The IDF will continue to strike at Iranian targets in Syria, Prime Minister Benjamin Netanyahu said on Tuesday, one day after Russia announced plans to bolster that country’s defenses by transferring the advanced S-300 anti-missile system there within two weeks.
“We give full backing to the IDF in its actions to defend the state. We will continue to take action to prevent the establishment of an Iranian military presence in Syria,” he said.
Netanyahu spoke before departing for New York, where he plans to meet with US President Donald Trump on Wednesday morning on the sidelines of the UN General Assembly for what will be their fifth face-to-face encounter.
Russian plans regarding the S-300, which the US also opposes, will be an important part of that conversation. Israel fears that the anti-missile system will make it more difficult for the IDF to execute air raids against Iranian targets.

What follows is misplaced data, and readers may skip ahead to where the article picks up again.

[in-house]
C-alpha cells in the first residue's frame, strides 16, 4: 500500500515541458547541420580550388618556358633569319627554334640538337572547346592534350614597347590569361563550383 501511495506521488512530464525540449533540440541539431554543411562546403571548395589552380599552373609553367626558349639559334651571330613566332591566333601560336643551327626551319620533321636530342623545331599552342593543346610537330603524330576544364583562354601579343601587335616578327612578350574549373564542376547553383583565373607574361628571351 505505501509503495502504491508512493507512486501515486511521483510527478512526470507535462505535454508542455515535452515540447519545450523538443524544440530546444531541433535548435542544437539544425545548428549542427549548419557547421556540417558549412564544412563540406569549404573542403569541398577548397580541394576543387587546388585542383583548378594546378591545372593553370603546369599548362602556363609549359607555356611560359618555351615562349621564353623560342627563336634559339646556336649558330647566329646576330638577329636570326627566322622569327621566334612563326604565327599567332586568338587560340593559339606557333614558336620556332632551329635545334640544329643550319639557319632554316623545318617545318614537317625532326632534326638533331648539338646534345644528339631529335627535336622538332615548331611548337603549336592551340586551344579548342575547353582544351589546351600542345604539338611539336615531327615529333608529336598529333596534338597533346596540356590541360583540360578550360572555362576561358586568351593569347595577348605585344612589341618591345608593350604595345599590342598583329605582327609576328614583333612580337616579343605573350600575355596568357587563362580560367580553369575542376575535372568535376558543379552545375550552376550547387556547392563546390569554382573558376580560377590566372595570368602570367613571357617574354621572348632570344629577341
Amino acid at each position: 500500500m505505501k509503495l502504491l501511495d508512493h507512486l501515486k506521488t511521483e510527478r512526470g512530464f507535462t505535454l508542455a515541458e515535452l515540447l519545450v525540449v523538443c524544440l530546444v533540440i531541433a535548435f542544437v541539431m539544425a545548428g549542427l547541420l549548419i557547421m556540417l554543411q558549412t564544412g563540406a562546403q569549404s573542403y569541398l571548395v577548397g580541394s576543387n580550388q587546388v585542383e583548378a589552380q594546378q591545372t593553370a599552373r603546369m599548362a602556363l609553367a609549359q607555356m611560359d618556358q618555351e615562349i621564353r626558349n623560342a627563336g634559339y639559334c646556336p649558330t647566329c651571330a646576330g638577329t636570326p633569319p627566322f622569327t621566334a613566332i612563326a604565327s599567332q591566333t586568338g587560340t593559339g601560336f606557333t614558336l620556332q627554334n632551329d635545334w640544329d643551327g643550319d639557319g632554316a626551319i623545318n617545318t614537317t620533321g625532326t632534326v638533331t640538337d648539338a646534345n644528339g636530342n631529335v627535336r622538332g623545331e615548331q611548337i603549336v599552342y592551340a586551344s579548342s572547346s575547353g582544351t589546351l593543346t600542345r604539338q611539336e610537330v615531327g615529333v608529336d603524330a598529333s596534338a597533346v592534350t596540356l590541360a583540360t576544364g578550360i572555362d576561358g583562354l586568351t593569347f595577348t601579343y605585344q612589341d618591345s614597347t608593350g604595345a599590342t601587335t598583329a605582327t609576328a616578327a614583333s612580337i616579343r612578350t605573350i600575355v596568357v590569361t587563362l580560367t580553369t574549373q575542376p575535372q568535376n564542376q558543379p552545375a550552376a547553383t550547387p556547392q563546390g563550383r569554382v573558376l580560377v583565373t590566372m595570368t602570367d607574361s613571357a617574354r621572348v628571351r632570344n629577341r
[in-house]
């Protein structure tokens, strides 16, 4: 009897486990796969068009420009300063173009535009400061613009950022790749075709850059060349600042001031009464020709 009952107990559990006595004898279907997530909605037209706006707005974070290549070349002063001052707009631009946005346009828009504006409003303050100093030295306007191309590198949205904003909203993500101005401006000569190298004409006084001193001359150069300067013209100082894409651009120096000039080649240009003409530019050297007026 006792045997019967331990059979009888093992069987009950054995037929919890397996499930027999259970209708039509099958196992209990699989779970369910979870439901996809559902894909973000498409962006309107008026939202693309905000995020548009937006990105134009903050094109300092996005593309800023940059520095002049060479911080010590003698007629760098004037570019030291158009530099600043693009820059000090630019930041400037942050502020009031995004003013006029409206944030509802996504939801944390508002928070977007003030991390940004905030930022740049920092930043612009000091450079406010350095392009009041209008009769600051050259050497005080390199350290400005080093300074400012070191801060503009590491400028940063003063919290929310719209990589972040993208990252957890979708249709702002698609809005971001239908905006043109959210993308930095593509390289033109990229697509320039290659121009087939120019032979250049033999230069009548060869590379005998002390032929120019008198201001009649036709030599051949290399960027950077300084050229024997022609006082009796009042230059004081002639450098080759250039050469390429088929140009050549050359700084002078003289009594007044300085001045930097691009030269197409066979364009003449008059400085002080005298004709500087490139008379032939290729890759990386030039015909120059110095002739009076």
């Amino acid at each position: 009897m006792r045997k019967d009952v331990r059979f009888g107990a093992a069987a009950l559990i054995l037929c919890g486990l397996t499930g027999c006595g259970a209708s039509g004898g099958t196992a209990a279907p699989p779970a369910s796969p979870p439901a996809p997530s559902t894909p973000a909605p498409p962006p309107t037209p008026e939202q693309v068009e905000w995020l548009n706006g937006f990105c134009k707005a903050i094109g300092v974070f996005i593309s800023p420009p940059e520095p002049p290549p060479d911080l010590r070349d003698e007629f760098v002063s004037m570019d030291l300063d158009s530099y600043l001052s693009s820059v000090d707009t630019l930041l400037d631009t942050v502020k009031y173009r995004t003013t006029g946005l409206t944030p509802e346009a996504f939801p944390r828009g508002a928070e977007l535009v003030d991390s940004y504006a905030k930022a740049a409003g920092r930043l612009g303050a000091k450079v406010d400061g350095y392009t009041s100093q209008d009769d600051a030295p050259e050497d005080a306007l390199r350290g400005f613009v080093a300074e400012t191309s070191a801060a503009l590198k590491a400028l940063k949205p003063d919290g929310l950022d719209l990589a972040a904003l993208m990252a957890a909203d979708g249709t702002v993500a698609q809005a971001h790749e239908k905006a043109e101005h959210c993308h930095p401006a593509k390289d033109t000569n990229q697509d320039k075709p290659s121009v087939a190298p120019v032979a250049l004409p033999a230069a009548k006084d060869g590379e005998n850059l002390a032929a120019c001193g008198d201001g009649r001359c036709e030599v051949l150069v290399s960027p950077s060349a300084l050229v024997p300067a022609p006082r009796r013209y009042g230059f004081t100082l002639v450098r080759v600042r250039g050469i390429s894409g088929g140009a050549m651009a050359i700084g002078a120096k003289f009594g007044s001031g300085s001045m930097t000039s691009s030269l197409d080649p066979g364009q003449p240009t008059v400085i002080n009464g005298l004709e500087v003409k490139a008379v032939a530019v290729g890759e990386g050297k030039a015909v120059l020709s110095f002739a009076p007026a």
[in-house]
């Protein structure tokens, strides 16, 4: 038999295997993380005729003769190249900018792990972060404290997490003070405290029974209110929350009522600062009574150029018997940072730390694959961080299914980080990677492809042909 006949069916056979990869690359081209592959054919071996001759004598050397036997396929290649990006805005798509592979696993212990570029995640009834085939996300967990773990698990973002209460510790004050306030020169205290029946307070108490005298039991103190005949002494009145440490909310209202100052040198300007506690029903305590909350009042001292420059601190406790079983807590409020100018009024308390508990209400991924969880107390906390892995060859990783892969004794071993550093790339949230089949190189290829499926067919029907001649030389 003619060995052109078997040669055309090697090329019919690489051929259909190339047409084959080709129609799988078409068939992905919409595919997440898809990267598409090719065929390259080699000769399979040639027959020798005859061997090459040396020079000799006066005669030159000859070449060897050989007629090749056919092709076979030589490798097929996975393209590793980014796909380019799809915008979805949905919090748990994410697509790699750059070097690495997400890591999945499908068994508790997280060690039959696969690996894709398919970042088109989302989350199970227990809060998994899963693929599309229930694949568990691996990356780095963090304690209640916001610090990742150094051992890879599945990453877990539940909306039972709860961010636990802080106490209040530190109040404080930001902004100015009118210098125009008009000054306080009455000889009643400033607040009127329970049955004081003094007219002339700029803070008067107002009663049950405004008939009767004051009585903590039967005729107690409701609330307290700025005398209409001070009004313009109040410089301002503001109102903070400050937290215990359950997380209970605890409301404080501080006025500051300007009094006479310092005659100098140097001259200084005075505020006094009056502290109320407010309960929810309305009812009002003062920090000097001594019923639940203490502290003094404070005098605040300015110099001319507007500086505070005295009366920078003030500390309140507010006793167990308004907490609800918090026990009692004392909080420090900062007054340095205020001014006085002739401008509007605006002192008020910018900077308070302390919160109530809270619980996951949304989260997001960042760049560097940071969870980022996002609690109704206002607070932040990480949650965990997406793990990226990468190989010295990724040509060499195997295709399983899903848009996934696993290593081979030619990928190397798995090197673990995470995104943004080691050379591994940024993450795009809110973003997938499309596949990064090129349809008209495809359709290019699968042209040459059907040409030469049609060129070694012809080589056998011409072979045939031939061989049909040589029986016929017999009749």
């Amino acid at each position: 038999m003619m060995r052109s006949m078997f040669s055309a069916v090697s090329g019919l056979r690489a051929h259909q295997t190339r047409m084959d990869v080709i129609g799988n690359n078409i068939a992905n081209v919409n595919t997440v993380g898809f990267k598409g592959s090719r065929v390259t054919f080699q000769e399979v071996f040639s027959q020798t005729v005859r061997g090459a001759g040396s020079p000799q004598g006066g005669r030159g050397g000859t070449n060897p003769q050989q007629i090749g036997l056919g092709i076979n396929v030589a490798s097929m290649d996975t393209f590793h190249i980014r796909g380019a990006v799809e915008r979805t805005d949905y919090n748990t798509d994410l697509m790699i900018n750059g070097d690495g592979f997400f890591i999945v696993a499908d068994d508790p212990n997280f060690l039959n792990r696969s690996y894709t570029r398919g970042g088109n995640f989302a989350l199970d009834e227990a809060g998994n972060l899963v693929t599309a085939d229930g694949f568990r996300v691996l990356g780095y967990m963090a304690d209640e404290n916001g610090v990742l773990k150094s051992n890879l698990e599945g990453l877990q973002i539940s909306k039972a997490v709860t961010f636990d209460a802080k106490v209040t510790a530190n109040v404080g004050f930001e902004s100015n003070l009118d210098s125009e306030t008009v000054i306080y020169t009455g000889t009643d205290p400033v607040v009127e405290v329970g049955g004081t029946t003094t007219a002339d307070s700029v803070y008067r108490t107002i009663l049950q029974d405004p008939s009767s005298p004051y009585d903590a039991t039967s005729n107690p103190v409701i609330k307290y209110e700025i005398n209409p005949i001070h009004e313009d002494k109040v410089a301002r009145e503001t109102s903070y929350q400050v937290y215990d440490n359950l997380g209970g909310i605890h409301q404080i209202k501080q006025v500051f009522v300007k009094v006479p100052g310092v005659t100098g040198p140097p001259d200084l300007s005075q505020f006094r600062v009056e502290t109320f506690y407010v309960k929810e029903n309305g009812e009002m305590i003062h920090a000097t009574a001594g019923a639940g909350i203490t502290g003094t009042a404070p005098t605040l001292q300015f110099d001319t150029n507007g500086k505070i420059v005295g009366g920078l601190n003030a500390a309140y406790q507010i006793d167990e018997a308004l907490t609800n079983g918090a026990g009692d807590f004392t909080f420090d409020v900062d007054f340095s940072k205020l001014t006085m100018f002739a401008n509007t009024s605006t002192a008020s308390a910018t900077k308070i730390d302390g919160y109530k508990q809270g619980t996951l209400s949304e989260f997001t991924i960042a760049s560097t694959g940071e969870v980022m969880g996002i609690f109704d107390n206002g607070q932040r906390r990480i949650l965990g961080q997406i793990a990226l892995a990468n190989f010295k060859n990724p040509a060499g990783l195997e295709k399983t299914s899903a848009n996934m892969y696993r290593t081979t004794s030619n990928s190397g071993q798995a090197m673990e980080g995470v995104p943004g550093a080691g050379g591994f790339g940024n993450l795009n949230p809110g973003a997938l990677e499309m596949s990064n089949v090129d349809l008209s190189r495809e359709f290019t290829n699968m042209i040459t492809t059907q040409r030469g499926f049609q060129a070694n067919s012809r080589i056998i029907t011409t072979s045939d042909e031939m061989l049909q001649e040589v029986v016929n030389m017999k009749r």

The decision to transfer the S-300 comes after a Russian war plane was shot down over Syria on September 17, leading to the death of 15 Russian military personnel. Russia has blamed Israel, while Israel in turn has accused Syria and Iran of downing the plane.
In spite of the harsh exchange of rhetoric, Netanyahu said that in a Monday night conversation with Russian President Vladimir Putin, the two had agreed that the Israeli and Russian armies would continue their security coordination in Syria.
“We will continue the security coordination between the IDF and the Russian military. To this end, I agreed with President Putin that IDF and Russian military working teams would meet soon. We will do what is necessary to defend the security of Israel,” he said.